International Ice Hockey Federation


McDavid scores beauty in 2-0 win

Published 23.05.2016 01:23 GMT+3 | Author Andrew Podnieks
MOSCOW, RUSSIA - MAY 22: Team Canada celebrates with the cup during gold medal game action at the 2016 IIHF Ice Hockey World Championship. (Photo by Andrea Cardin/HHOF-IIHF Images)
Connor McDavid's first goal of the tournament, at 11:24 of the opening period, held up as the gold-medal goal in Canada's 2-0 win over Finland.

"We're going to stay together as a team!" Mark Schiefele roared. "We have all our families here and it'll be a fun night for all of us. We came together as a family here these past few weeks, and we're definitely going to celebrate together."

Canada has now defended its title from last year successfully, and in doing so replicated its win the last time the World Championship was held in Moscow in 2007 when the nation defeated Finland.

Matt Duchene had the other goal, an empty-netter with 0.9 seconds remaining.

Cam Talbot was perfect in the Canadian goal, although he had to stop only 16 shots for the shutout victory.

With the win, two Canadians made history. Captain Corey Perry becomes the 27th member of the Triple Gold Club and McDavid becomes the youngest player in history to win the U18 gold, U20 gold, and World Championship gold.

"I think you just saw how well we managed the puck," McDavid noted. "We didn't really feed into their transition and didn't really give them any chance to get anything going off the rush or in zone."

"In these tournaments where you don't have a chance to play very long together," Morgan Rielly said. "You have to learn from your mistakes and get better every game. You can only afford to lose one or maybe two games. You do that, you learn from your mistakes, you get better, and that's what we were able to do tonight. Credit goes to the coaching staff. We knew exactly what they were going to do. We knew how we had to play and we went out there and did it and won."

"The first game we played against Finland we felt pretty good about ourselves in the first period but tonight we did it for sixty minutes," said Derick Brassard, Canada's leading scorer with eleven points. "Tonight we were all over them. Finland is a really smart them that waits for you to make mistakes and go the other way to score. Tonight we didn’t give them anything. They really pushed us to be a better team."

It was a tactical and strategic game that lacked the end-to-end action both teams displayed throughout the tournament, but Canada was intent on doing the things it failed to do in the round robin when the Finns won in convincing 4-0 fashion.

"We knew what we were up against," Mark Scheifele said. "Finland's a very good team. They have good goaltending, good defence, and great forwards. They shut it down pretty good and they don't give us a whole lot of opportunity in the offensive zone. We knew we had to take advantage of what we could, and we did a great job of that today."

"They forechecked hard, and we couldn't get the puck to the other end," admitted Antti Pihlstrom. "They played really strong on defence. We just couldn't get the offence going."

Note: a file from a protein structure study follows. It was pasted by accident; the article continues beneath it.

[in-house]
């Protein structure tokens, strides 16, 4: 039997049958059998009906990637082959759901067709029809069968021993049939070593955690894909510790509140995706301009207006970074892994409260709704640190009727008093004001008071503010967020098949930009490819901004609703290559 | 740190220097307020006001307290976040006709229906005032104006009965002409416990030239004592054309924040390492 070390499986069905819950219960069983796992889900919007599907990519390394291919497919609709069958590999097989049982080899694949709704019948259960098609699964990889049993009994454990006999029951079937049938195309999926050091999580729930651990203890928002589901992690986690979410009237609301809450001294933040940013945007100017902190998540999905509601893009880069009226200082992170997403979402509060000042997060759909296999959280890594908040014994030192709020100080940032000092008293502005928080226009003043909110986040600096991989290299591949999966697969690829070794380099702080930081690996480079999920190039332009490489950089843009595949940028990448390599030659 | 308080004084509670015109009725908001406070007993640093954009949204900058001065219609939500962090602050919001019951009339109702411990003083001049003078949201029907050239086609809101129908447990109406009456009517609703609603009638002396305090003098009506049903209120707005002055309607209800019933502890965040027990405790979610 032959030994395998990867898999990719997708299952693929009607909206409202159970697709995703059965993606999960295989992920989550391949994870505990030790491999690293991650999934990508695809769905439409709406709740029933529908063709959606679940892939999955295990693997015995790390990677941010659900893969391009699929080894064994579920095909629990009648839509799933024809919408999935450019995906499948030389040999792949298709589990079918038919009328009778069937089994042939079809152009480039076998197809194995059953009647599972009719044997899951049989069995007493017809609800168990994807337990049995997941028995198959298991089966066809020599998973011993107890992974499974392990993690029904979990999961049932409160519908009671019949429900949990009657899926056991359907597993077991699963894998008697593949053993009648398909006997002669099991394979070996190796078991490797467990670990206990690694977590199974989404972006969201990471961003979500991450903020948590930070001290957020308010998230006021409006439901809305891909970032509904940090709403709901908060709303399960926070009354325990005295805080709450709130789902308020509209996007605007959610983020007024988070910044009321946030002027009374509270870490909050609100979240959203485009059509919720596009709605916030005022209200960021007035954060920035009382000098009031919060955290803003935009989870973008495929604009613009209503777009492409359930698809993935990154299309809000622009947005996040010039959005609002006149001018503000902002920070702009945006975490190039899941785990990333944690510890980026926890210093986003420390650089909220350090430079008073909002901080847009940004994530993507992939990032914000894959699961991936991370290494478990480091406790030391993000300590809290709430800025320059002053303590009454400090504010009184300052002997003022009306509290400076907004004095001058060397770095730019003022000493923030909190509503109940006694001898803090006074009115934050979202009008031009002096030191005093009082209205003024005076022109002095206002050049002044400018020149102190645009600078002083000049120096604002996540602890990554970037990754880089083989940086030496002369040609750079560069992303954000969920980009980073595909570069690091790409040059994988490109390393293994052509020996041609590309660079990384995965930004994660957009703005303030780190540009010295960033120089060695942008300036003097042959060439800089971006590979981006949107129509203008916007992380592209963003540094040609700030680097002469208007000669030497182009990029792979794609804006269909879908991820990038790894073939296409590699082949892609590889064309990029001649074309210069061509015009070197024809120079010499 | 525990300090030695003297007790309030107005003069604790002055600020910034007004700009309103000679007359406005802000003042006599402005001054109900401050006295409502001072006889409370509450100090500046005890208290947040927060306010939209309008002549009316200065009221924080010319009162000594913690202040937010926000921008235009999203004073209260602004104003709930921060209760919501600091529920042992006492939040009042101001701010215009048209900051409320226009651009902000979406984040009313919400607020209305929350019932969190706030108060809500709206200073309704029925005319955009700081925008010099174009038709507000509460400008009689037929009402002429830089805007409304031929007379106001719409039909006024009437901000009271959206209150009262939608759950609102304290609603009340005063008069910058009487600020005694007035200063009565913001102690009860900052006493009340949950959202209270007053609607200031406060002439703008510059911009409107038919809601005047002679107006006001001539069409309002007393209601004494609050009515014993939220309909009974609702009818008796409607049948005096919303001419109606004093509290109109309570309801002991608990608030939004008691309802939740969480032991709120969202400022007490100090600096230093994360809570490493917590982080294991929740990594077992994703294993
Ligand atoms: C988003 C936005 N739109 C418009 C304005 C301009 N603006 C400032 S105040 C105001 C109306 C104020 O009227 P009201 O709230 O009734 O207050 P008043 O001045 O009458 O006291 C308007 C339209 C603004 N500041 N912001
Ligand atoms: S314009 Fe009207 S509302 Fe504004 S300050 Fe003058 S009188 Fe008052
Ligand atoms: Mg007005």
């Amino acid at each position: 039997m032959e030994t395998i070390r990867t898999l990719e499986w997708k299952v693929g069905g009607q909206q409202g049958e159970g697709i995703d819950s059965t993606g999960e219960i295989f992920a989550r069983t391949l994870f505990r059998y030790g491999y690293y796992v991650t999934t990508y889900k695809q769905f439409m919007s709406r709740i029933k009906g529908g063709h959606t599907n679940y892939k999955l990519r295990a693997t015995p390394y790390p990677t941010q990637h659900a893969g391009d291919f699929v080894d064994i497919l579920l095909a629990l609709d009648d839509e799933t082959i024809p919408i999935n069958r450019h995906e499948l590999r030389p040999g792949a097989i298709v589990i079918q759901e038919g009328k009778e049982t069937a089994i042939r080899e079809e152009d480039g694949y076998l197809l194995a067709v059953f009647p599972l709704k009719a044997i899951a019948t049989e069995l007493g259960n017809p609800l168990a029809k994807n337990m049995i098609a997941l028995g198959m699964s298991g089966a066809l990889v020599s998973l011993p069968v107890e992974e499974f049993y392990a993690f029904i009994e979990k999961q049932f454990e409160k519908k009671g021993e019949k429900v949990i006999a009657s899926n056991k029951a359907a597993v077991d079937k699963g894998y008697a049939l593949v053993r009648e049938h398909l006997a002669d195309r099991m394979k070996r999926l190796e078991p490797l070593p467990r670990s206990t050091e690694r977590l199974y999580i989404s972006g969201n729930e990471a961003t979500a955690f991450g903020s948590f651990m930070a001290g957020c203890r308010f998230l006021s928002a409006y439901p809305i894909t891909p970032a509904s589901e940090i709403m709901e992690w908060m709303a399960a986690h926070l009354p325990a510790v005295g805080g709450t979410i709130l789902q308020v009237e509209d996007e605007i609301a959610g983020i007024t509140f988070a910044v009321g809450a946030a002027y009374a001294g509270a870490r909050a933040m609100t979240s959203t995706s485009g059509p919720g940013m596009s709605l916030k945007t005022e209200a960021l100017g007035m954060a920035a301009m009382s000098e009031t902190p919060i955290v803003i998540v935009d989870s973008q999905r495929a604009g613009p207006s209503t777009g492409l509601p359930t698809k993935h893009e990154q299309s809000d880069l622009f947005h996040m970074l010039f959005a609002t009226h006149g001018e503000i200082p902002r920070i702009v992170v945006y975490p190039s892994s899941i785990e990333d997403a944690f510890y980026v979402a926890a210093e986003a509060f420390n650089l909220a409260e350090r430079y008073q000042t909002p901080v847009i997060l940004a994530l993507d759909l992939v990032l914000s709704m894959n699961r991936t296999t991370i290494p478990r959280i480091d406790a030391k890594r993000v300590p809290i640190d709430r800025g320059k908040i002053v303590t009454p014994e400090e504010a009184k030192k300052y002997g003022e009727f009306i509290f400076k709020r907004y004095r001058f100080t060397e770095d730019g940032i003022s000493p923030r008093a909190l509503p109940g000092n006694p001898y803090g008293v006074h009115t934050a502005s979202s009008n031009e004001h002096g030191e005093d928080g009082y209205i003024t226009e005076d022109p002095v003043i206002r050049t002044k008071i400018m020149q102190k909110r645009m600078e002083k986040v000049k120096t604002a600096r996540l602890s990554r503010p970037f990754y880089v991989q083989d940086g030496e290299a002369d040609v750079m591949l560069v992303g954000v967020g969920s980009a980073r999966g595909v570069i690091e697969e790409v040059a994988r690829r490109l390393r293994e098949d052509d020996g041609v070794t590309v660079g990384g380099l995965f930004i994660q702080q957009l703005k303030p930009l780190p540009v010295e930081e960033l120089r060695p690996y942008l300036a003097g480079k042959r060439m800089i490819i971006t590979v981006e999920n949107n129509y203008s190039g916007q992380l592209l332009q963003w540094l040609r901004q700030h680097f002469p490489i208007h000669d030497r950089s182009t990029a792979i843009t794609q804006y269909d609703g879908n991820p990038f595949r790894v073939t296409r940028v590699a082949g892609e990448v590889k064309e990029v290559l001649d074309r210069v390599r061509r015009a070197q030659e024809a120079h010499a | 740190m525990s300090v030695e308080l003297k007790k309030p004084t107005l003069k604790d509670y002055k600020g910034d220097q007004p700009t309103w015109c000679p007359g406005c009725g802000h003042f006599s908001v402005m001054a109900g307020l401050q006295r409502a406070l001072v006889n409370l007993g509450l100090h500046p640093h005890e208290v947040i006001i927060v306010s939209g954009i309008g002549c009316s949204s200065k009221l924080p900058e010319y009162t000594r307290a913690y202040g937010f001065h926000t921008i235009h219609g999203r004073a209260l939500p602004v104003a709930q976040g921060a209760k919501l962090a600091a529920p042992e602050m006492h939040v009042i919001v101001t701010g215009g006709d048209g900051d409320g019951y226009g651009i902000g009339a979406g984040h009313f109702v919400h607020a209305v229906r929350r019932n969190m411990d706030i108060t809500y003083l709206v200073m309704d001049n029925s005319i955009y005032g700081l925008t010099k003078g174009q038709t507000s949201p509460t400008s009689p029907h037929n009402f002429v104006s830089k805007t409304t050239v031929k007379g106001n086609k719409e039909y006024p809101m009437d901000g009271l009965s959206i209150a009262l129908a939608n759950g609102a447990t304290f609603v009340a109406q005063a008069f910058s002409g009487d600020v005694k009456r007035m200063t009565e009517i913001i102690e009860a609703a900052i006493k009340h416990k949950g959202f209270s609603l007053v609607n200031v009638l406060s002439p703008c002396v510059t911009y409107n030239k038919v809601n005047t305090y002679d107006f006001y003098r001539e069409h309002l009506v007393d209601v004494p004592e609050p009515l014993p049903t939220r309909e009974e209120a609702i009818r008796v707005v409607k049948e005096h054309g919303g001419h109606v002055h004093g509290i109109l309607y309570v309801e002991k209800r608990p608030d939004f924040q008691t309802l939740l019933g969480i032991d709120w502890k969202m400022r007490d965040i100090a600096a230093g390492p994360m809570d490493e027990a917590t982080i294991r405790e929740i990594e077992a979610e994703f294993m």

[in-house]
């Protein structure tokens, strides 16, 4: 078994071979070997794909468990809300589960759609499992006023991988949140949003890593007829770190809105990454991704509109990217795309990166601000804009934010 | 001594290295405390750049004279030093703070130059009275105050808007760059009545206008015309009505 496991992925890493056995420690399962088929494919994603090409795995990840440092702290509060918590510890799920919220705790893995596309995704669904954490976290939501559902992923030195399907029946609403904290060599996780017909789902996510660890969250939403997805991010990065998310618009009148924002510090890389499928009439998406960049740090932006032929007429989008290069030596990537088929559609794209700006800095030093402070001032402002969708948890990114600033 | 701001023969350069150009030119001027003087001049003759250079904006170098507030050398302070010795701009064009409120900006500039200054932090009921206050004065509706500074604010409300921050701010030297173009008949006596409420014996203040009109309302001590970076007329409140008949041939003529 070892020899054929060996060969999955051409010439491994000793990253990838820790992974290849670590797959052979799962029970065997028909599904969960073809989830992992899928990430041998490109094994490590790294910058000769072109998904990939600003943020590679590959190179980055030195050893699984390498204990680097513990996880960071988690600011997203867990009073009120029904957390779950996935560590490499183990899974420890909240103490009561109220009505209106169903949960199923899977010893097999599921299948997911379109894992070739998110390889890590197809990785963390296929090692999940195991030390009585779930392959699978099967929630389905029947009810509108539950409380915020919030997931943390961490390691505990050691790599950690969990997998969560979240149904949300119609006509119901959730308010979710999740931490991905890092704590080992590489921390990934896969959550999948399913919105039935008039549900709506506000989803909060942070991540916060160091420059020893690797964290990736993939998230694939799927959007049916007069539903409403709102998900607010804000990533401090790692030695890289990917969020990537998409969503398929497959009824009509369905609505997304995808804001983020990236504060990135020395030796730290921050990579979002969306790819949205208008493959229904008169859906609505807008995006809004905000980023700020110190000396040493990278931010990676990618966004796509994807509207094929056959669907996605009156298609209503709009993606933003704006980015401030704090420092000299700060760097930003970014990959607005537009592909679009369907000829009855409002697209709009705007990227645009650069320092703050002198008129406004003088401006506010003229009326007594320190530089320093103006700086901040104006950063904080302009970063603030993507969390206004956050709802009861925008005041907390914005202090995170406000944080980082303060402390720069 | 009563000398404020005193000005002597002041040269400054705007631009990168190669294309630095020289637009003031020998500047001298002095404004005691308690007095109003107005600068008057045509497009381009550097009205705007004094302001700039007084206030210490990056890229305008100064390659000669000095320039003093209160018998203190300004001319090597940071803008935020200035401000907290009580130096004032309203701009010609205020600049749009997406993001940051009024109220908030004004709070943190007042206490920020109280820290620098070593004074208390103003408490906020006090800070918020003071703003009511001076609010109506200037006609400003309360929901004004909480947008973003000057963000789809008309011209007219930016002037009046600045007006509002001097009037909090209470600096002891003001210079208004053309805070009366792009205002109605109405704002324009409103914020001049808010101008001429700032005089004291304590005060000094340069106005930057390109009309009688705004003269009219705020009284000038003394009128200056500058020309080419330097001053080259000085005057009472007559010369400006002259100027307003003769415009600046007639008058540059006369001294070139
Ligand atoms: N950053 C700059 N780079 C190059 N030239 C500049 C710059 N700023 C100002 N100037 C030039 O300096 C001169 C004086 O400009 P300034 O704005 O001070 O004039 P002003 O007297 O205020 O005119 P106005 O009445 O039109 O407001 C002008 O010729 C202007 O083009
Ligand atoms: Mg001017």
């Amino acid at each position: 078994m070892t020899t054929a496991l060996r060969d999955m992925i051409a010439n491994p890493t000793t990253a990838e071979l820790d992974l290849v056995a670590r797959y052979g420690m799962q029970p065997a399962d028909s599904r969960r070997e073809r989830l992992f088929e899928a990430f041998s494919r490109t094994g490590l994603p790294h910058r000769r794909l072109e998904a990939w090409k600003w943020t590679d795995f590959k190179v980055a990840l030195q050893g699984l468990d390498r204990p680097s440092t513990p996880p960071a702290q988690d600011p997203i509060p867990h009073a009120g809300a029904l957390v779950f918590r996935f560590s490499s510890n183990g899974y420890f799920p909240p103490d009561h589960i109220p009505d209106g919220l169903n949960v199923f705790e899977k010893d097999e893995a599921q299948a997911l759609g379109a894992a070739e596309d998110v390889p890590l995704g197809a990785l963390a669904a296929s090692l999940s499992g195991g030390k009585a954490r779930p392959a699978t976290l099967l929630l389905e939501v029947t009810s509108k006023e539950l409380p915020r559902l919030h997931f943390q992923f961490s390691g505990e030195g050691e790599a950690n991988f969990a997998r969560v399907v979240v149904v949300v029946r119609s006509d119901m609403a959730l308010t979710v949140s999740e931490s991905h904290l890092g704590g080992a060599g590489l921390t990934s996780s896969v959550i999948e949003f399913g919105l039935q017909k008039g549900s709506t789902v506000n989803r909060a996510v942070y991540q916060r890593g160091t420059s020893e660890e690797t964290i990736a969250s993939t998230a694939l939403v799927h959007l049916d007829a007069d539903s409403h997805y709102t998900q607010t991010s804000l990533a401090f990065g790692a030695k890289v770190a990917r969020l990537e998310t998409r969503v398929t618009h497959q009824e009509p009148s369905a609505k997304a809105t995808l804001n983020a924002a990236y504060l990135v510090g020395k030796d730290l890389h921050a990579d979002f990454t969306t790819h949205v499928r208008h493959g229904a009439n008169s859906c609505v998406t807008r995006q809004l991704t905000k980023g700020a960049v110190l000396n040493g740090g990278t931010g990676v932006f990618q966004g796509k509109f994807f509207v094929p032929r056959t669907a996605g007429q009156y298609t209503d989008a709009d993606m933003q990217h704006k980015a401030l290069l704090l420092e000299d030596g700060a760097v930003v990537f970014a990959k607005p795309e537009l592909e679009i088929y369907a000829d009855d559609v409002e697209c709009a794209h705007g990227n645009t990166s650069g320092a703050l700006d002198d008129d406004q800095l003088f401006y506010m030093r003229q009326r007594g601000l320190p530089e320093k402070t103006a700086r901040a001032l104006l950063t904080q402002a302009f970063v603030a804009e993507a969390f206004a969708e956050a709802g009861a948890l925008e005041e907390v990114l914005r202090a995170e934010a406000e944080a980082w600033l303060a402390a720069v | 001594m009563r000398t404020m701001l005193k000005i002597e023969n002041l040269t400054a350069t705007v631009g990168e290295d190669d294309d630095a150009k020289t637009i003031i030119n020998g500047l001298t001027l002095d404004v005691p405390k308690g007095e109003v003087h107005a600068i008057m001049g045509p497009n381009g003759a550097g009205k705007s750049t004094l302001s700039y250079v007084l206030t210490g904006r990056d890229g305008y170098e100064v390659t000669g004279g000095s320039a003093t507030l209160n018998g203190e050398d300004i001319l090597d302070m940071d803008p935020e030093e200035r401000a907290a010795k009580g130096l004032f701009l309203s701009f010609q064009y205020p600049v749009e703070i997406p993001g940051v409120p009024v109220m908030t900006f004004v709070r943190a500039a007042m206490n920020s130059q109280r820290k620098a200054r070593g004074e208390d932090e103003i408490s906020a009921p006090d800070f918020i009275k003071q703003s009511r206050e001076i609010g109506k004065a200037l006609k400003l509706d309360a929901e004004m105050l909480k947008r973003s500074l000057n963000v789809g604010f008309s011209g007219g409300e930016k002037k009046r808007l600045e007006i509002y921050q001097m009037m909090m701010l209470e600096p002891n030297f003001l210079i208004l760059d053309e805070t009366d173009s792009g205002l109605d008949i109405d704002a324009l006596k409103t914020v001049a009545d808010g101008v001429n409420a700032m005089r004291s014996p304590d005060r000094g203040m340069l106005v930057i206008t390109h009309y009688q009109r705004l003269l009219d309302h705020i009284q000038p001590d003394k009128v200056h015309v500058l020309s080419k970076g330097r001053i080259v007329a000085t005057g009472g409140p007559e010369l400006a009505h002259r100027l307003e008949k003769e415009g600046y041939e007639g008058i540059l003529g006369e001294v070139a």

"They played one of their best games of the tournament, and we weren't at our best," Jussi Jokinen agreed. "It's tough to say why, but they deserved to win tonight. I've not often seen Canada play like that. It was a really smart game plan from them."

Canada controlled much of the first period and came away with the only goal, but just barely. The play started and ended with 19-year-old McDavid. He coiled in his own zone and then spun up ice at a terrific pace, dropping the puck to Matt Duchene just inside the blue line.

Duchene’s shot was blocked but McDavid, at the top of the crease, showed incredible hand speed by controlling the puck and lifting it into the top of the net at 11:24. It was his first goal of the tournament, but it was a timely beauty and happened so fast it could only really be appreciated in slow motion.

Finland had a couple of decent scoring chances to tie the game, none better than when Atte Ohtamaa made a sensational pass from the boards to Patrik Laine, all alone in front. Laine made his move, but Talbot was there with the left pad to keep the puck out.

Canada played a smart second period, keeping the Finns to the outside, not leaving itself vulnerable to torpedo passes, and maintaining puck control for long stretches in the Finnish end.

The only slip-up was a slashing penalty to Mark Scheifele late in the period, but at the split second when it looked the Finns would tie the game, Talbot came up with a huge save.

Jarno Koskiranta was alone in front with the puck but took a fraction of a second too long to shoot, giving Talbot time to move his right pad across the crease and prevent a sure goal.

Canada was relentless in the third, playing defence 200' from its own goal to perfection and keeping tournament MVP Laine and his teammates at bay.

The game ended in bizarre fashion. After Duchene's goal, the players poured onto the ice to celebrate with Talbot, but with 0.9 seconds remaining they had to clean up, drop the puck, and celebrate again!

"I don't think anyone was really thinking at the end," McDavid enthused. "We saw the puck go in, the clock was running down, and we just down to the ice. So we got to celebrate twice in the end."